Author's School

Arts & Sciences

Author's Department

Biology

Document Type

Article

Publication Date

12-2020

Originally Published In

Schlegel AM, Haswell ES. Charged pore-lining residues are required for normal channel kinetics in the eukaryotic mechanosensitive ion channel MSL1. Channels (Austin). 2020;14(1):310-325. doi:10.1080/19336950.2020.1818509

Abstract

Mechanosensitive (MS) ion channels are widespread mechanisms for cellular mechanosensation that can be directly activated by increasing membrane tension. The well-studied MscS family of MS ion channels is found in bacteria, archaea, and plants. MscS-Like (MSL)1 is localized to the inner mitochondrial membrane of Arabidopsis thaliana, where it is required for normal mitochondrial responses to oxidative stress. Like Escherichia coli MscS, MSL1 has a pore-lining helix that is kinked. However, in MSL1 this kink is comprised of two charged pore-lining residues, R326 and D327. Using single-channel patch-clamp electrophysiology in E. coli, we show that altering the size and charge of R326 and D327 leads to dramatic changes in channel kinetics. Modest changes in gating pressure were also observed while no effects on channel rectification or conductance were detected. MSL1 channel variants had differing physiological function in E. coli hypoosmotic shock assays, without clear correlation between function and particular channel characteristics. Taken together, these results demonstrate that altering pore-lining residue charge and size disrupts normal channel state stability and gating transitions, and led us to propose the "sweet spot" model. In this model, the transition to the closed state is facilitated by attraction between R326 and D327 and repulsion between R326 residues of neighboring monomers. In the open state, expansion of the channel reduces inter-monomeric repulsion, rendering open state stability influenced mainly by attractive forces. This work provides insight into how unique charge-charge interactions can be combined with an otherwise conserved structural feature to help modulate MS channel function.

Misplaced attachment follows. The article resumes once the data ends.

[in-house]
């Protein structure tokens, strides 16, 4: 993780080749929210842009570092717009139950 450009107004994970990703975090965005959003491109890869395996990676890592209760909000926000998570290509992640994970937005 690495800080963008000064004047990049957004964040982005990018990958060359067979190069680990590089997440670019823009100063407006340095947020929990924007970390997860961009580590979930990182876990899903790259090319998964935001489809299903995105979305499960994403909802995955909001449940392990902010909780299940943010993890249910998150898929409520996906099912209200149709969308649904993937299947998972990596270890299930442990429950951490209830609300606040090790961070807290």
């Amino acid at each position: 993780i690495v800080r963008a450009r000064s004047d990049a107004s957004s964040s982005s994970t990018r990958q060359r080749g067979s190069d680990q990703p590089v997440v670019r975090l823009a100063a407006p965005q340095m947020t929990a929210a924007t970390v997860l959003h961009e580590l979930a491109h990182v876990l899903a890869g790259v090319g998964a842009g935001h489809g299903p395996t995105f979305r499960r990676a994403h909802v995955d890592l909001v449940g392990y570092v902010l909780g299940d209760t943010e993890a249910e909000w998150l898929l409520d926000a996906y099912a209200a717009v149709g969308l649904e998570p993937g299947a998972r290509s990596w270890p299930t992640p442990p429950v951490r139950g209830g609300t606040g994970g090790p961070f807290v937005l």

Comments

This work was supported by the Howard Hughes Medical Institute and the Simons Foundation [55108530]; the Spencer T. and Ann W. Olin Fellowship for Women in Graduate Study; William H. Danforth Plant Sciences Fellowship.

DOI

10.1080/19336950.2020.1818509

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